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Wednesday, December 3, 1997 Published at 14:43 GMT



Turner Prize

Gillian Wearing - Turner Prize winner 1997
image: [ 60 Minutes Silence ]
60 Minutes Silence

Unlike those she beat to claim this year's Turner Prize, Gillian Wearing is more interested in live people than dead ones or dead matter.

She says that her some of her main formative influences were the 1970s fly-on-the-wall documentaries such as The Family and much of her work uses video and photographs to focus on the conflict between established behaviour and what people do on impulse.

Wearing uses real people, usually from where she lives in south east London, to create her art. One such example is 60 Minutes Silence, which at first sight is a lifesize photo of 26 police officers.

Eventually, the viewer realises that the work is a video - the officers are trying to remain still and quiet for the full hour but the strain gradually builds and they shuffle and flex.

The Daily Telegraph's Richard Dorment describes how one officer succeeded in remaining near-motionless the whole time until told that time was up. He then "lets out a yelp of relief that you can hear all over the gallery. The moment is like a dam bursting. His final, cathartic, joyful cry is one of the great moments in the history of recent British art."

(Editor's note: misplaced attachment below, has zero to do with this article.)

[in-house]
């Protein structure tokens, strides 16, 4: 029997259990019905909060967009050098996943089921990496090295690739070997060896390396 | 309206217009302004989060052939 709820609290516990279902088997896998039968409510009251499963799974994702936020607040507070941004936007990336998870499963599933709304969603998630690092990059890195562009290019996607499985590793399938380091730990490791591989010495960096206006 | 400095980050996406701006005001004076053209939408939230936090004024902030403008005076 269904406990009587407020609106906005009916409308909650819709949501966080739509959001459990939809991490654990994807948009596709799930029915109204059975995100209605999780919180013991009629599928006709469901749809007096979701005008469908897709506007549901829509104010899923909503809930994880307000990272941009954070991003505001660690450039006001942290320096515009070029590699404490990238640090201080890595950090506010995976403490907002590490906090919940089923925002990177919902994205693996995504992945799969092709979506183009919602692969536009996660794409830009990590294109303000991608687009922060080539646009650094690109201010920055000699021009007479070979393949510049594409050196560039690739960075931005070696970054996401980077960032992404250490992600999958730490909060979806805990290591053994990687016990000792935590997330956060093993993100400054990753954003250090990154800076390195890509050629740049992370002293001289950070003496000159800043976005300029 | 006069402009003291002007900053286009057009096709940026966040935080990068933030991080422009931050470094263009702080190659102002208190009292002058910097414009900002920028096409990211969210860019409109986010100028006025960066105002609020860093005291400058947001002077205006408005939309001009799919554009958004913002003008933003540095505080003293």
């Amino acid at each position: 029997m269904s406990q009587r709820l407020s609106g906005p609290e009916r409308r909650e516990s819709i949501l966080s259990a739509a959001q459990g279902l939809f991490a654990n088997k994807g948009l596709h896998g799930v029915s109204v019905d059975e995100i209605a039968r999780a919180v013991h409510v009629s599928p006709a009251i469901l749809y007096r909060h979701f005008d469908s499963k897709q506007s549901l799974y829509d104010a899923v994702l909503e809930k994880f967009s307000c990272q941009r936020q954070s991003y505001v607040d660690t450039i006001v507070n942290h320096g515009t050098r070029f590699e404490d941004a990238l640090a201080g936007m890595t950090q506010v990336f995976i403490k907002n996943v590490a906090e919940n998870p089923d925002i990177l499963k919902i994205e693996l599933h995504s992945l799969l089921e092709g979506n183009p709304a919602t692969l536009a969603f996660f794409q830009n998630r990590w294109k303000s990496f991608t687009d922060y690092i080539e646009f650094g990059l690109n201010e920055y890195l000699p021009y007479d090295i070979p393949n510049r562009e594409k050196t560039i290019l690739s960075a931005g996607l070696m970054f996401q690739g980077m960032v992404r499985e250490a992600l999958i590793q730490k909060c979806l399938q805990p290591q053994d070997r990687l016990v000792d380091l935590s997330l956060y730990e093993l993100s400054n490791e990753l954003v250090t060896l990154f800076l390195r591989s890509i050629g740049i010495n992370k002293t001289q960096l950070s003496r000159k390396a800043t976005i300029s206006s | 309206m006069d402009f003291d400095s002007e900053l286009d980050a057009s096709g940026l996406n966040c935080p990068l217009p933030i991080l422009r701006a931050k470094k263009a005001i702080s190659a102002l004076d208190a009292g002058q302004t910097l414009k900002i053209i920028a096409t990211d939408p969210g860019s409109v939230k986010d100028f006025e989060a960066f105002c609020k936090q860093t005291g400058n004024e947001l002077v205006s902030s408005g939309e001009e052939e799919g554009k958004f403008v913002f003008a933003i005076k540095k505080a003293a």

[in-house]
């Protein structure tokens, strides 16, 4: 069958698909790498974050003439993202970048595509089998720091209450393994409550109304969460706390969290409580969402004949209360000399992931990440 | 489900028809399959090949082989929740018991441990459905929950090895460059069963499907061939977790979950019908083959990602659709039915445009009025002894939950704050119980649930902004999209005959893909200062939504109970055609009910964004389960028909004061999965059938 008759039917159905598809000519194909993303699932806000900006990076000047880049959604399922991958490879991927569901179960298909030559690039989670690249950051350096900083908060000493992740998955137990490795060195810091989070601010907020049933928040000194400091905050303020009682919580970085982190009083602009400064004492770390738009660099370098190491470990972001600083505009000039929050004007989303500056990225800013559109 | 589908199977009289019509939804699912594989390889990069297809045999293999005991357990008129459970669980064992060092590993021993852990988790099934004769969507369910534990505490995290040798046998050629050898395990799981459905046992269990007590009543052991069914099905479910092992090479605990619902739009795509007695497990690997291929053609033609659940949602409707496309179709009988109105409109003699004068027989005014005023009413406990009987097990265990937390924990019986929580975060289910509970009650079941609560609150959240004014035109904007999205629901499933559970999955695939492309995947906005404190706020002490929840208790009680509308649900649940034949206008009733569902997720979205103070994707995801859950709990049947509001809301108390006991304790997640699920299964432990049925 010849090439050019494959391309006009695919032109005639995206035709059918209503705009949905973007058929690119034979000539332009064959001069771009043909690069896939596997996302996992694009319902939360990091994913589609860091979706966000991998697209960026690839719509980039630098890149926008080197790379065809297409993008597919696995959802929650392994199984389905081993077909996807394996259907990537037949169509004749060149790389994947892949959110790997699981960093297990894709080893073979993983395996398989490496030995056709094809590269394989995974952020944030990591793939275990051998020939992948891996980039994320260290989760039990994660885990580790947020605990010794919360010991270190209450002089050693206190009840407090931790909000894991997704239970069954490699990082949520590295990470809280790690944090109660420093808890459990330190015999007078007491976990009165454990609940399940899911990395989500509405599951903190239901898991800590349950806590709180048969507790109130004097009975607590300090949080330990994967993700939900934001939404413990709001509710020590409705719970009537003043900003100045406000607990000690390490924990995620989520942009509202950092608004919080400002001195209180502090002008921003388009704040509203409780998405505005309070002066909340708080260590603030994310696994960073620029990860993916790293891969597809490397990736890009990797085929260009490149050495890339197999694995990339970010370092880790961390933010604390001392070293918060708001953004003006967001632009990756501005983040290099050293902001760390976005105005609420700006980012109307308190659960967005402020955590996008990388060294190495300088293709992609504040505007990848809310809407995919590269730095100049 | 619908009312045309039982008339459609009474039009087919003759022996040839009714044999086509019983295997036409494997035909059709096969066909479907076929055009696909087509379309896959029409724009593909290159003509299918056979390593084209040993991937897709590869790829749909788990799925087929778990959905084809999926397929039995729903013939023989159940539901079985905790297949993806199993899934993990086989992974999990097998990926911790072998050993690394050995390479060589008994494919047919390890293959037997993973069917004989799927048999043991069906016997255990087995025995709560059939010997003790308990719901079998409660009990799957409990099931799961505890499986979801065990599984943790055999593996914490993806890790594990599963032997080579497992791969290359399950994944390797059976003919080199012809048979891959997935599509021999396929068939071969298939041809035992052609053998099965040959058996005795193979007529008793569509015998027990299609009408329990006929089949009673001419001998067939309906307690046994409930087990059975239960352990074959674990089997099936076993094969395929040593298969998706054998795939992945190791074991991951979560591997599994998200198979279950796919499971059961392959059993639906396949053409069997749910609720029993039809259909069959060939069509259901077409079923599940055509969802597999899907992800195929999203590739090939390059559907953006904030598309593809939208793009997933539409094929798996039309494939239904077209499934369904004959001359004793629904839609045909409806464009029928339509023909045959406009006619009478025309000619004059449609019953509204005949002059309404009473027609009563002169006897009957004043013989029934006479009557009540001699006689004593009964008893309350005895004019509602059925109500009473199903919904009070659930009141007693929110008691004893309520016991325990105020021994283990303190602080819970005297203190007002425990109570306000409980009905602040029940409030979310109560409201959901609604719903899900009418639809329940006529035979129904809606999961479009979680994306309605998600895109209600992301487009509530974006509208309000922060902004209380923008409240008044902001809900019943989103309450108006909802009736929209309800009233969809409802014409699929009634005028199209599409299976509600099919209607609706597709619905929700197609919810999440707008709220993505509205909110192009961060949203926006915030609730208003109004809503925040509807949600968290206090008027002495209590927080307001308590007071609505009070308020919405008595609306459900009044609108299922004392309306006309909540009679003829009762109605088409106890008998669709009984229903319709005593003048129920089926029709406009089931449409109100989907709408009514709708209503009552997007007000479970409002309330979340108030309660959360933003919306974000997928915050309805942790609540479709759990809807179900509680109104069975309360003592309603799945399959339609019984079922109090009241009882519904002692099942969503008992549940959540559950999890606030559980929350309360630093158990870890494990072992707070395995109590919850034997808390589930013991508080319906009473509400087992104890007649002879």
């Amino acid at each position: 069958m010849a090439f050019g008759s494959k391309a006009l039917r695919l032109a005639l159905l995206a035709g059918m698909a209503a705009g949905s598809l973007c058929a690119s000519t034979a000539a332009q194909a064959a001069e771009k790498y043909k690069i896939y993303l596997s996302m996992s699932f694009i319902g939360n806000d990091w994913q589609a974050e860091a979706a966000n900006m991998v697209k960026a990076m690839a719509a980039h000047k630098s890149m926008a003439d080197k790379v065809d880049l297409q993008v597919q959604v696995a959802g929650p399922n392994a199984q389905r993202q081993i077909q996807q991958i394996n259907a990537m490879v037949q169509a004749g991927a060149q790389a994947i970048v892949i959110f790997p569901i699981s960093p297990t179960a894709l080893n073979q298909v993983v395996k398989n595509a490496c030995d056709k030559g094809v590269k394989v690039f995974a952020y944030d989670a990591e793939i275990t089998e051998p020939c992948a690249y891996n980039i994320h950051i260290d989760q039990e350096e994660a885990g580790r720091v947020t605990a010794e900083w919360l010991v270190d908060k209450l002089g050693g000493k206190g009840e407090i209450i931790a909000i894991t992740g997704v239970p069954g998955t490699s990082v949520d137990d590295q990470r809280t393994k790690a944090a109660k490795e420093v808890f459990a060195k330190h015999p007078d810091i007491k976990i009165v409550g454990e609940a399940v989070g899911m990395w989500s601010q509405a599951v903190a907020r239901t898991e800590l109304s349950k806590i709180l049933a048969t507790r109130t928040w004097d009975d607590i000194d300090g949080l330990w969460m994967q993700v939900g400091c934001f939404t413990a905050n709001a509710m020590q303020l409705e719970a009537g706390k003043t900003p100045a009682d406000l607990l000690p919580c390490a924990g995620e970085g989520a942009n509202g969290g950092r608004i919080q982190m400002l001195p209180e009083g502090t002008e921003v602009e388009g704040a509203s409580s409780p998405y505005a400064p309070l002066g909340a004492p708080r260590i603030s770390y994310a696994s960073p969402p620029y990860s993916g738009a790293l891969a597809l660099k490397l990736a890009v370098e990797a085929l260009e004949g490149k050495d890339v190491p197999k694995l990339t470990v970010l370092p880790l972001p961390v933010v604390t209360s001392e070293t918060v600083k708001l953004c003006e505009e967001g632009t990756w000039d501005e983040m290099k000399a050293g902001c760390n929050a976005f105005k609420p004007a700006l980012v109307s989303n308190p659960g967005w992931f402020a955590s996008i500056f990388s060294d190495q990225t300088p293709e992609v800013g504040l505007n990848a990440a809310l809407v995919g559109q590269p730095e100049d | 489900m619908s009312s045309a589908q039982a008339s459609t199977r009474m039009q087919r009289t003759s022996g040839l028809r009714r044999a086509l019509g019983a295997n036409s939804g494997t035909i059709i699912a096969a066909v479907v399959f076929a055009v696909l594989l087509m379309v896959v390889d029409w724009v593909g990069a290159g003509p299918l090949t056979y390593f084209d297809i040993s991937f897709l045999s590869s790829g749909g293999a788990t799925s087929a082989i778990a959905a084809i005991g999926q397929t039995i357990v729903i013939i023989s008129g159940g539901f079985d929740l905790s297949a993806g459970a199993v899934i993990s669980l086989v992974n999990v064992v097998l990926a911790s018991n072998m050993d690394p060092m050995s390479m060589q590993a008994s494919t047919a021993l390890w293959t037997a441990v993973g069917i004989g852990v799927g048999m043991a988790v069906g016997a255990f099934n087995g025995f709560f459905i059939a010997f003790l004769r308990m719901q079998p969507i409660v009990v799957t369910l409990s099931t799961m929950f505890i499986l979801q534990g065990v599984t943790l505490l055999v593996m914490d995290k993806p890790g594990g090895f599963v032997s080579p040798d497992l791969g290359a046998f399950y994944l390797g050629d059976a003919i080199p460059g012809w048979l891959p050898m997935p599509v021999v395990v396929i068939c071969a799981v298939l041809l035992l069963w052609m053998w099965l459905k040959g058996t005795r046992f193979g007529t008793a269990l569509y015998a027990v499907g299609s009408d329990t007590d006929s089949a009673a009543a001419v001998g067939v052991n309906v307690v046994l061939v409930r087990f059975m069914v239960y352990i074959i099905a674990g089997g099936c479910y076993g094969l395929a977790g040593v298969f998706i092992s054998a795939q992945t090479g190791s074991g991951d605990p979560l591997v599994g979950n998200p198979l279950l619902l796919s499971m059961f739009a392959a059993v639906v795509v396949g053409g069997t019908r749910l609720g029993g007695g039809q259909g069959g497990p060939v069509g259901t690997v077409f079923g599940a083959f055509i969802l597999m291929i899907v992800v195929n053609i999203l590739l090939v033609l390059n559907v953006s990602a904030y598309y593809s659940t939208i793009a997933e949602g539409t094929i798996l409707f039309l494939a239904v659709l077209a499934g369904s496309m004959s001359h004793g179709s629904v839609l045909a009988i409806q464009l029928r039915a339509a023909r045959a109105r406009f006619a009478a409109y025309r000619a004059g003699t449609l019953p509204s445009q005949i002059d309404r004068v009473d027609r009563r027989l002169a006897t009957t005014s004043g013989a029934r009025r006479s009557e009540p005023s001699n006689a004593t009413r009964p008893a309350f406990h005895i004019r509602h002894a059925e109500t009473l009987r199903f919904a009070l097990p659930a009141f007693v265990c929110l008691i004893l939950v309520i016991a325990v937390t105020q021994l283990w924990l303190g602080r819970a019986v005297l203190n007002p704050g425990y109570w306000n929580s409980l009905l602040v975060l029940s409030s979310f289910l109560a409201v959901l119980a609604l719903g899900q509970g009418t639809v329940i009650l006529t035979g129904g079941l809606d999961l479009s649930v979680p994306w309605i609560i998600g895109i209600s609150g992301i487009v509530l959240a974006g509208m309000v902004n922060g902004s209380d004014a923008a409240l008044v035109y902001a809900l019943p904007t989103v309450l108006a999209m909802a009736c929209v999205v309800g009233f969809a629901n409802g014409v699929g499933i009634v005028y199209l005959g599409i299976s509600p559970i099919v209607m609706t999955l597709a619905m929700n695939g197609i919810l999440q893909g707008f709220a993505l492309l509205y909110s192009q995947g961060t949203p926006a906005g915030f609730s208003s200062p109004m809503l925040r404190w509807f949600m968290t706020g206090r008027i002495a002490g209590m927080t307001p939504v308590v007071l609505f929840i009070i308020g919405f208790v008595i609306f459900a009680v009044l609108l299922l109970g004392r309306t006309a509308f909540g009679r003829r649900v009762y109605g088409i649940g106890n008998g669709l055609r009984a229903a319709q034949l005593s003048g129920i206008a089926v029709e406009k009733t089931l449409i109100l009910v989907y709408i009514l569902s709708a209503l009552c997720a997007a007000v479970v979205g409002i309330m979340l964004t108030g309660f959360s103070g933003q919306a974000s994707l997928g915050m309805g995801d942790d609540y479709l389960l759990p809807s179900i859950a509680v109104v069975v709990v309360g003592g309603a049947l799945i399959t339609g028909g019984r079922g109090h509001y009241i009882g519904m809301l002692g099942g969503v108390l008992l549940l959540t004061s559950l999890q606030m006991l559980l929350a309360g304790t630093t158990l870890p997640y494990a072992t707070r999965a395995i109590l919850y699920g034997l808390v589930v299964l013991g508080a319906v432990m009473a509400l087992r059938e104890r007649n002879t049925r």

[ image: Confess all on video...]
Confess all on video...
Those officers were all volunteers, as were the people Wearing recruited in 1994 after placing an advert in a magazine's personal column. The advert, which became the title of the work, ran "Confess all on video. Don't worry you'll be in disguise. Intrigued? Call Gillian ... "

As it says, Wearing covered her 10 volunteers in wigs and masks and recorded their tales of theft, revenge, betrayal and sexual perversion.


[ image: The Turner Prize winner]
The Turner Prize winner
But Wearing is not out to exploit people for the sake of it. Dancing In Peckham, for example, was based on having seen a woman dancing wildly at a concert completely unaware that people were making fun of her.

"Asking her to be in one of my videos would have been patronising," Wearing said, "So I decided to do it myself."

The artist therefore danced to the music of Nirvana and Gloria Gaynor - music which was heard only in her head - for half an hour in a Peckham shopping centre while the ordinary British public walked past, un-noticing or ignoring.

The BBC gratefully acknowledges the assistance of the Tate Gallery in producing this page - in particular the use of material from its book, The Turner Prize, by Kate Button.






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